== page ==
The Seahawks have been more than patient with Robinson – Holmgren has bent over backwards on many occasions, to his own and his team’s detriment, to defend and try to help him – and this has to be a slap in the face to everyone in the organization after everything Robinson has put them through.
Dismissing a player despite that player’s potential is a tough decision, but beyond a certain point, there’s simply no other choice. The case of WR Terry Glenn and the New England Patriots is a most instructive example.
Drafted by New England in 1996, Glenn earned Rookie of the Year honors after bagging 90 receptions for 1,132 yards and six touchdowns in his first season. When Bill Belichick became the Patriots’ head coach in 2000, Glenn was one of the team’s few stars – and unfortunately, he appeared to be all too conscious of that fact. 2001 marked the beginning of the end for Glenn in New England when he missed the first four games of the season after being suspended by the NFL for violating the league’s substance abuse policy. He left the team without permission the day it was announced, and Belichick suspended him for the season because of his absence. That suspension was overturned by an arbitrator.
In an excerpt from the 2004 book, “Management Secrets of the New England Patriots”, author James Lavin addressed Glenn’s situation, Belichick’s final response, and the effect it had on the team:
One of Coach Belichick’s boldest moves sent a clear signal to every Patriot that he would not tolerate unreliable players or players who placed themselves above the team…Glenn was amazingly physically gifted, but he would dazzle one week and fail to show up the next. Glenn’s performance seldom matched his ability because he was not a focused football player. Said quarterback Drew Bledsoe, “Terry can change the way a defense prepares for us. He is so fast and so good, and can score at any time, that teams have to spend a lot of time preparing for him. We need him now more than ever to step and take over games.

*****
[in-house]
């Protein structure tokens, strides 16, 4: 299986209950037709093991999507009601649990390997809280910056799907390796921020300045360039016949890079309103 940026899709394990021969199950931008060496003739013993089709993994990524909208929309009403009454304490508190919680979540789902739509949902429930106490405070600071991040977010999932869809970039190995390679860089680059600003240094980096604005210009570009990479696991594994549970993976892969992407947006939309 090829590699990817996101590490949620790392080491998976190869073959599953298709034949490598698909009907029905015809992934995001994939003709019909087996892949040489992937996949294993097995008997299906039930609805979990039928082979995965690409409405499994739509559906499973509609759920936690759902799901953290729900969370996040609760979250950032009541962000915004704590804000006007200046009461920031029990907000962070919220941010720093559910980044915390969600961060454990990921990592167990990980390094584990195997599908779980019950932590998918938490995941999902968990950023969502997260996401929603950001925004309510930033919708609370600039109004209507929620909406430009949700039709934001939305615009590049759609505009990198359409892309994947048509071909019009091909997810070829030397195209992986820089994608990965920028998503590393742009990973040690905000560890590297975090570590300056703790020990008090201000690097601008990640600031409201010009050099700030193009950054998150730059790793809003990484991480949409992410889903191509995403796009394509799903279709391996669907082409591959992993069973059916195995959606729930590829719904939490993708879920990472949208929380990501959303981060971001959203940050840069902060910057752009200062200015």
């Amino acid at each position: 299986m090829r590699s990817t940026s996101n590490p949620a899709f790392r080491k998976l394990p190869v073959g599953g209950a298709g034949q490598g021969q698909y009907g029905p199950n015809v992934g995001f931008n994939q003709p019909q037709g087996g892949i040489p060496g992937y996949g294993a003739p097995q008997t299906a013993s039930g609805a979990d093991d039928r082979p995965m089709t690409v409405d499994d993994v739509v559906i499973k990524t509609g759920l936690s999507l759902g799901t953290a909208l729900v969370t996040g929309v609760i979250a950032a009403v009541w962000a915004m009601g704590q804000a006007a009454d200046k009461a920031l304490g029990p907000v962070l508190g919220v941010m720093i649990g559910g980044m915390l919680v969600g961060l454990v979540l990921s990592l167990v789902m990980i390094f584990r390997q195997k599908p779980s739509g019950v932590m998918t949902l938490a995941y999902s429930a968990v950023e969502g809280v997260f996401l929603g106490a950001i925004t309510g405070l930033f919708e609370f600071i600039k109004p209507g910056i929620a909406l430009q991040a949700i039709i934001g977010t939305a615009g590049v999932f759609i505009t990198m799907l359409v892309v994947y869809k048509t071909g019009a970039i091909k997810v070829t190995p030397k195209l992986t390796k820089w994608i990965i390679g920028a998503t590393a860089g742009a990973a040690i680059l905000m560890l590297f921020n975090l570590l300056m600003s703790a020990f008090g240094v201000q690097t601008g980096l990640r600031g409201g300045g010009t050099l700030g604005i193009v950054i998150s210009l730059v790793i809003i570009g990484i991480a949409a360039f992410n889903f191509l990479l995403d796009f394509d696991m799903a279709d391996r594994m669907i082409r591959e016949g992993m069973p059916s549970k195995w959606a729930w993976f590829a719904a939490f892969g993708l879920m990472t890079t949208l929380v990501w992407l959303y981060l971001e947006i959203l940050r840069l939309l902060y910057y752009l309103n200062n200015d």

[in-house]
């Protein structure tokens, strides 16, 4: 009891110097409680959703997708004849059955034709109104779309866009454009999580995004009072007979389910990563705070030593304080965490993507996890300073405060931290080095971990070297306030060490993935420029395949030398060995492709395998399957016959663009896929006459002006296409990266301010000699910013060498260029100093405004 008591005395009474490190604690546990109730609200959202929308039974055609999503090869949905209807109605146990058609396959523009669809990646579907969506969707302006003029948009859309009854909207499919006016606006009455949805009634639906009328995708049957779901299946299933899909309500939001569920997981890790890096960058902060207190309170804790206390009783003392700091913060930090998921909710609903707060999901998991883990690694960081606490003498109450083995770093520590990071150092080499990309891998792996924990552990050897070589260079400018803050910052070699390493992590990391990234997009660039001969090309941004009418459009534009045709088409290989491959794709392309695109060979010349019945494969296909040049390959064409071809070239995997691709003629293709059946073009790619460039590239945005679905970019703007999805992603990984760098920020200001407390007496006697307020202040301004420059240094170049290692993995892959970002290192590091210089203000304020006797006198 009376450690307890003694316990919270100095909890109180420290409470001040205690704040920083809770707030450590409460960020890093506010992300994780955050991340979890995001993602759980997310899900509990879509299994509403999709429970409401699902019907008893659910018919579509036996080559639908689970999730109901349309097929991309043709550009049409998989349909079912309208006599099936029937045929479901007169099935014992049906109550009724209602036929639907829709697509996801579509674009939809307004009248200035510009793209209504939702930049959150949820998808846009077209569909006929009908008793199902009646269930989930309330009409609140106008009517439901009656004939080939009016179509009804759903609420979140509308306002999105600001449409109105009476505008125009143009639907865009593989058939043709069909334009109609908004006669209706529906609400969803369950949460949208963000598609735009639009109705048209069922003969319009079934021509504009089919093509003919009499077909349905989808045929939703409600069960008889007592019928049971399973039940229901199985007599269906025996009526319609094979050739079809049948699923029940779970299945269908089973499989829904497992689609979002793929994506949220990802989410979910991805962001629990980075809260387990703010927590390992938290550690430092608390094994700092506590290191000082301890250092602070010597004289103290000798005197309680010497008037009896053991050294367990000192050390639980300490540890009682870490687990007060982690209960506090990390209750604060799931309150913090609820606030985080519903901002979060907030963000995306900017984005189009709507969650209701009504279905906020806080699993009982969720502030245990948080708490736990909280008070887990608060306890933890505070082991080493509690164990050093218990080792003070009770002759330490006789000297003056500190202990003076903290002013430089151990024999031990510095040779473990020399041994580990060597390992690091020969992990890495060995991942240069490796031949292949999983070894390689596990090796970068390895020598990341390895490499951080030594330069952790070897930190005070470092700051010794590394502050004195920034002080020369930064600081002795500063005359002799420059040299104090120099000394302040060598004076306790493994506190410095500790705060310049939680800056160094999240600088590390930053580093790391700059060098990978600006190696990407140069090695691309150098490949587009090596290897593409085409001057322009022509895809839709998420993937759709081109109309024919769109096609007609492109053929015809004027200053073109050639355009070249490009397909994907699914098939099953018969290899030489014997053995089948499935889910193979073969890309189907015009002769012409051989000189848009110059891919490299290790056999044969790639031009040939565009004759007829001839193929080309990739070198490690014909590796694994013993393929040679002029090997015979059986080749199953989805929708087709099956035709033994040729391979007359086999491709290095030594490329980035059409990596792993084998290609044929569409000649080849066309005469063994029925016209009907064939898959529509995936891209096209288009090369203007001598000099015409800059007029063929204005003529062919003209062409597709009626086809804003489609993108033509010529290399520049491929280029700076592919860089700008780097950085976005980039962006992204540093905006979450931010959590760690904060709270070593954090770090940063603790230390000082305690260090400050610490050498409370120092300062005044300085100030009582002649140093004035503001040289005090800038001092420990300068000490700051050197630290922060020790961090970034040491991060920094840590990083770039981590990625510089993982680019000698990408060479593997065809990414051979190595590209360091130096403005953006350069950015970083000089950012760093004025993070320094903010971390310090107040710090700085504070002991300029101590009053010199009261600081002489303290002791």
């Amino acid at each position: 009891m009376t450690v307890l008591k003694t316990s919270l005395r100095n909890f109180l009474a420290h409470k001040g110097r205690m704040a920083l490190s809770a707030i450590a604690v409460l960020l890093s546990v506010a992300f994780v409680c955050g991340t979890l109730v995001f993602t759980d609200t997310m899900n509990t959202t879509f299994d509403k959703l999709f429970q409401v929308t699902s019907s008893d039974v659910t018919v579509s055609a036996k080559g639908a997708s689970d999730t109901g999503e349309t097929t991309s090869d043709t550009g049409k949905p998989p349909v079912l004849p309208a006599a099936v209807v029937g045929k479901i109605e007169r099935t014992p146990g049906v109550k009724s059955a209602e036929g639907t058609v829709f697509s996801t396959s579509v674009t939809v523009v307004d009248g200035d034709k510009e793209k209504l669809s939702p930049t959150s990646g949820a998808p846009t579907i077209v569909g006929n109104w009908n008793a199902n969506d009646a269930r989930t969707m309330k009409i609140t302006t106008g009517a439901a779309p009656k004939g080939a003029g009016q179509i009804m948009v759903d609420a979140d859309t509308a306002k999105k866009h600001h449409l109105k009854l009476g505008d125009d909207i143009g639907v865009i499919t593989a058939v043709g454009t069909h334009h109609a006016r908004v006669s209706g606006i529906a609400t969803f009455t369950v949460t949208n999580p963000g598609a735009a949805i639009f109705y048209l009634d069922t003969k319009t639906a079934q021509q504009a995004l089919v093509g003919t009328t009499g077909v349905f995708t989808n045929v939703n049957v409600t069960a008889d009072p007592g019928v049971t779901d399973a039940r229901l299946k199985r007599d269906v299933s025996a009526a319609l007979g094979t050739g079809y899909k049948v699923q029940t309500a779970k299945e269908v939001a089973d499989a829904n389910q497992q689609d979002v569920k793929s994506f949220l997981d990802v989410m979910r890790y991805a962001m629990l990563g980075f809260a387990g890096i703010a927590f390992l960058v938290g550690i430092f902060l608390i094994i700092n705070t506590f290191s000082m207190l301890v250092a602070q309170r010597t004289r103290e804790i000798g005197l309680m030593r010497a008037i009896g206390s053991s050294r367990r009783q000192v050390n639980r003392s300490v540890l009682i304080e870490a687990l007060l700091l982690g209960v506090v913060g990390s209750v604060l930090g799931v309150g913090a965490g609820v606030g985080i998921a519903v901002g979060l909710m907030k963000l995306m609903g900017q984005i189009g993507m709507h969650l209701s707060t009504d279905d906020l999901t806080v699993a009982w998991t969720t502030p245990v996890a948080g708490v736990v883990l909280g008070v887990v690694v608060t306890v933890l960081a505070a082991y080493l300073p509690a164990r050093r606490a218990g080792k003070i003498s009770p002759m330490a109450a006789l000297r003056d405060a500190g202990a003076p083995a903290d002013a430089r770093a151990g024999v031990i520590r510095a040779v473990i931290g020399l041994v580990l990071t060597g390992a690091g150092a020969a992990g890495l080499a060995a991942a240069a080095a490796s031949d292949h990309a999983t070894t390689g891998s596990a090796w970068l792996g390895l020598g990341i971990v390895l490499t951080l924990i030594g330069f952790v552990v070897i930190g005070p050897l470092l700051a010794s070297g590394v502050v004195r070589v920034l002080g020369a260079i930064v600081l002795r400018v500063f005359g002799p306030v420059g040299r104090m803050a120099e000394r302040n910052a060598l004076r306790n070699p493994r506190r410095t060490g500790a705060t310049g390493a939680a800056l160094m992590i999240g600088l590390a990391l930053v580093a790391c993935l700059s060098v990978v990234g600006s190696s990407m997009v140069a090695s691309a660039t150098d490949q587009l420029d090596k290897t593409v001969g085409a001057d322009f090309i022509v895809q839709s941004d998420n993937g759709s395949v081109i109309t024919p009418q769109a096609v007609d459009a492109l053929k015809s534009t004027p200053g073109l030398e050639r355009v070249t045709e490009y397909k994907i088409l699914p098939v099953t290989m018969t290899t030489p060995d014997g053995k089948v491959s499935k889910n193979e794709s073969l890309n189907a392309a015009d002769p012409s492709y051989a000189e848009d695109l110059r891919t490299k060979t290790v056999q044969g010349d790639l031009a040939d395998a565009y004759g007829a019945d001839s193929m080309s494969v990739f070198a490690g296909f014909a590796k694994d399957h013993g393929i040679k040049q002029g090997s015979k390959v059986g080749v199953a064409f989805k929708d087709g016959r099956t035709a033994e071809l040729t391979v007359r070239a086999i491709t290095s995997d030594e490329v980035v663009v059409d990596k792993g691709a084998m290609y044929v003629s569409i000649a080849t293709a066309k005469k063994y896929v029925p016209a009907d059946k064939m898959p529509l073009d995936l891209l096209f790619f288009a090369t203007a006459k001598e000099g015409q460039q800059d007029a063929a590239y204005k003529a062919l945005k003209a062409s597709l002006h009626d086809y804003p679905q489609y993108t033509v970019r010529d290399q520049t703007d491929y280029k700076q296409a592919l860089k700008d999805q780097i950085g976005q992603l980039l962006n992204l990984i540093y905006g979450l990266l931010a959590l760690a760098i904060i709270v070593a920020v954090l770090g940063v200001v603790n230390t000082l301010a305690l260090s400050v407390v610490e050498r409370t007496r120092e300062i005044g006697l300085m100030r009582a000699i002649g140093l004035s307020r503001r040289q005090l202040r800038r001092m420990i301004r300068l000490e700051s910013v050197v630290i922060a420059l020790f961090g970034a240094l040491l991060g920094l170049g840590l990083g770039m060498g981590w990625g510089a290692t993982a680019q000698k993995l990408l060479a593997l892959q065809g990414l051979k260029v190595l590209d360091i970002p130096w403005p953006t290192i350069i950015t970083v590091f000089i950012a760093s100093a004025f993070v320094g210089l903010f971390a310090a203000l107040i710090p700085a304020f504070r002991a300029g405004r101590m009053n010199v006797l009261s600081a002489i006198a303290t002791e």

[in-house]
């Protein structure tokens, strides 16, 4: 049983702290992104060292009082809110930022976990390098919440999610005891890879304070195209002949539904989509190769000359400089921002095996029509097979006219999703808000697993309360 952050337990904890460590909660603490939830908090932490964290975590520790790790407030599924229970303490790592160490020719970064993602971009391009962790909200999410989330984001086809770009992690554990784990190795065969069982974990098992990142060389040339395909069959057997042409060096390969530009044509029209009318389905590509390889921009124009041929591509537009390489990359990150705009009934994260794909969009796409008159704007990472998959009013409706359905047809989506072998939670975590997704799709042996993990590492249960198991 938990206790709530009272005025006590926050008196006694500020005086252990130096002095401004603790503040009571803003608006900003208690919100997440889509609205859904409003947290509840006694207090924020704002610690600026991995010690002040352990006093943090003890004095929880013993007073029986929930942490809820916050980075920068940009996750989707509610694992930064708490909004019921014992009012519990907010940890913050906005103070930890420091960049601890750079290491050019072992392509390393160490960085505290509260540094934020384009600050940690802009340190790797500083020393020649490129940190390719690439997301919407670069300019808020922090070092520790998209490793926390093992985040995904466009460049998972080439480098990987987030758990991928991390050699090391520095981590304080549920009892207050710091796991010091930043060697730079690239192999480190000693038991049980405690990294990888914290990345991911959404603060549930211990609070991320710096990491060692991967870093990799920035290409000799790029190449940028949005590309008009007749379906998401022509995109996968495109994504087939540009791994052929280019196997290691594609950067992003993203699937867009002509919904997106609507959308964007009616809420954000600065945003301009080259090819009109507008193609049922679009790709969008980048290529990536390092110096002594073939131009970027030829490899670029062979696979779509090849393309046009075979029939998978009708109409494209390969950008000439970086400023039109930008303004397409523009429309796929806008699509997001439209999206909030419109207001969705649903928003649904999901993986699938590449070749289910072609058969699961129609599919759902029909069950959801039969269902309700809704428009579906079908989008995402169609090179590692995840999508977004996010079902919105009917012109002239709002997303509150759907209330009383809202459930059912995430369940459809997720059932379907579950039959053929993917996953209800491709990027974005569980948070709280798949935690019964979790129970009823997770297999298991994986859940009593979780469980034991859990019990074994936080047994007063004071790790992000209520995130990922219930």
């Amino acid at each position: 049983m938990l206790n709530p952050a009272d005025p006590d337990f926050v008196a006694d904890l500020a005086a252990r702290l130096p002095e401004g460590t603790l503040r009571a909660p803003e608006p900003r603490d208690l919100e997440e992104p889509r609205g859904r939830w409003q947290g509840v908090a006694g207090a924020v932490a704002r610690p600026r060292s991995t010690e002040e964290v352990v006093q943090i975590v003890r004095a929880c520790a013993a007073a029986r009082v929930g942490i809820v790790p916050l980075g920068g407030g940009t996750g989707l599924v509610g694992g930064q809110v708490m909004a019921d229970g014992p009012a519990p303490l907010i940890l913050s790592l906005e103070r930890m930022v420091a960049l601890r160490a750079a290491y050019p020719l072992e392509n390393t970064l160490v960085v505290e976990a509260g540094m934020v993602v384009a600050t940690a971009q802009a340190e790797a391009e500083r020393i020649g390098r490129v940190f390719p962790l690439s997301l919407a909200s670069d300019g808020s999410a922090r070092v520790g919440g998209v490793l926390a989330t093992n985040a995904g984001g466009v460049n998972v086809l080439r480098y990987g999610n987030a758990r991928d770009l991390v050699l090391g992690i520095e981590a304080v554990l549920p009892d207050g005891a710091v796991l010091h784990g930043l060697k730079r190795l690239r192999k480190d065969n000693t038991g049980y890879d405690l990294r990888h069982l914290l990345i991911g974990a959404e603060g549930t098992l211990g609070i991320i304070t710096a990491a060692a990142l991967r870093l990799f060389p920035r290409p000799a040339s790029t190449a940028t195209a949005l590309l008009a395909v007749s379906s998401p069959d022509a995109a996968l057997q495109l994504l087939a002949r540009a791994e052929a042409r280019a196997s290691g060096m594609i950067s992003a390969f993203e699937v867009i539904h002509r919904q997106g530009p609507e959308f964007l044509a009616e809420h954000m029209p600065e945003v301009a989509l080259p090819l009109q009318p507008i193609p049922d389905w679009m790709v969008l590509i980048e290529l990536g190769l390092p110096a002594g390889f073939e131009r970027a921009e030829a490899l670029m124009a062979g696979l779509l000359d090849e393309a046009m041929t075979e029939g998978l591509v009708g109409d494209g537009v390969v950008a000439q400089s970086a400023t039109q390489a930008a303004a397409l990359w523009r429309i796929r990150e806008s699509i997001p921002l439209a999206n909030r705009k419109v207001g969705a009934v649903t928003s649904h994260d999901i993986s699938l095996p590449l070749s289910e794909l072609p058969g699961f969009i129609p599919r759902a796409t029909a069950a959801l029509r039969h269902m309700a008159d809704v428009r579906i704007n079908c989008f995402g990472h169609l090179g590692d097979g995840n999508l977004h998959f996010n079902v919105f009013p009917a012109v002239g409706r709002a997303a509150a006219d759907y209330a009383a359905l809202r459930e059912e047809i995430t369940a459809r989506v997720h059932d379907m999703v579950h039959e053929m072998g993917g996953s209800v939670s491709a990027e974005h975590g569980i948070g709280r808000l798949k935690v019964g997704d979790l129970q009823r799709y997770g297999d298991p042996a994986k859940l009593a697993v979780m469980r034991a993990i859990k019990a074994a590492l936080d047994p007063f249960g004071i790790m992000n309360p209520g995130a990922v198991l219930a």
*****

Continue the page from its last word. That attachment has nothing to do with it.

Instead of begging Glenn or babying him, Belichick lost patience, benched him, and later traded him. The Patriots won their first Super Bowl that same season… without Glenn’s help. Patriots players were pumped up by the implicit message that their coaches valued tenacity and toughness over “talent.”
Sound familiar? The only missing equivalent factor is the Seahawks’ final response in this case. But if new team president Tim Ruskell is to be believed, there can be only one outcome.
In a letter he sent to every Seahawks player in early March, Ruskell said, “We must be held accountable for our own actions, year-round.” This was further illustrated in a letter sent to all season ticket holders, in which he wrote, “We will look at the character of this team. We want players who are not only good team players, but good citizens. We will concentrate on bringing in high-character players. Whether it is through free agency or the draft. Leaders have to emerge to guide this team on a sure and steady march to greatness. We will build this team around players who want to be here and who want to win…no matter what it takes.”
Ruskell has, for the most part, lived up to those words. The Seahawks have already released tackle Chris Terry and linebacker Anthony Simmons, two quality players at positions of need whose attitudes didn’t meet the new standard. The acquisition of high-character players like Joe Jurevicius and Jamie Sharper has added even more muscle to the new regime.
But if Koren Robinson’s enablement continues, those words will become hollow over time. And that time will be soon. The “character first” credo will become as meaningless as the countless promises presented by Koren Robinson himself and the Seahawks will assume still more of Robinson’s curse:
All the talent in the world, and not a clue what to do with it.
Doug Farrar is the Editor-in-Chief of Seahawks.NET. Feel free to e-mail him at email@example.com.